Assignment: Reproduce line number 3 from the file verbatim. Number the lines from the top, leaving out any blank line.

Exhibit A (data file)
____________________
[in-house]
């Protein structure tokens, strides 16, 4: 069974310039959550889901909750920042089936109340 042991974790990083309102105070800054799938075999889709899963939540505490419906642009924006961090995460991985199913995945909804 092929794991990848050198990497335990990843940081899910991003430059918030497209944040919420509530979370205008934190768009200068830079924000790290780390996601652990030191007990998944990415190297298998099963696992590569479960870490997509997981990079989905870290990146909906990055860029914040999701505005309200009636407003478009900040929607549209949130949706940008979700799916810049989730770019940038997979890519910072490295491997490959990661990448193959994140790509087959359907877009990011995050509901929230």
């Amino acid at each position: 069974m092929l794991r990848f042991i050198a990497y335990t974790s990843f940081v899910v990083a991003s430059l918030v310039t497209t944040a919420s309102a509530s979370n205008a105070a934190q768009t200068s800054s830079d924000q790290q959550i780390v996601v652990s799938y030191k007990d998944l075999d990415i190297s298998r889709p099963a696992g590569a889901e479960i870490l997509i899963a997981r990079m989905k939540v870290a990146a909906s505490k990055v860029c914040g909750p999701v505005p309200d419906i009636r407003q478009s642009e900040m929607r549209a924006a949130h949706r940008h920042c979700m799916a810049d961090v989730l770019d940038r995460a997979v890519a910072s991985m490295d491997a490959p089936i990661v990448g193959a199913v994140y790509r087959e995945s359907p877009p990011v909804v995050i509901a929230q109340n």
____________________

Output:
């Amino acid at each position: 069974m092929l794991r990848f042991i050198a990497y335990t974790s990843f940081v899910v990083a991003s430059l918030v310039t497209t944040a919420s309102a509530s979370n205008a105070a934190q768009t200068s800054s830079d924000q790290q959550i780390v996601v652990s799938y030191k007990d998944l075999d990415i190297s298998r889709p099963a696992g590569a889901e479960i870490l997509i899963a997981r990079m989905k939540v870290a990146a909906s505490k990055v860029c914040g909750p999701v505005p309200d419906i009636r407003q478009s642009e900040m929607r549209a924006a949130h949706r940008h920042c979700m799916a810049d961090v989730l770019d940038r995460a997979v890519a910072s991985m490295d491997a490959p089936i990661v990448g193959a199913v994140y790509r087959e995945s359907p877009p990011v909804v995050i509901a929230q109340n």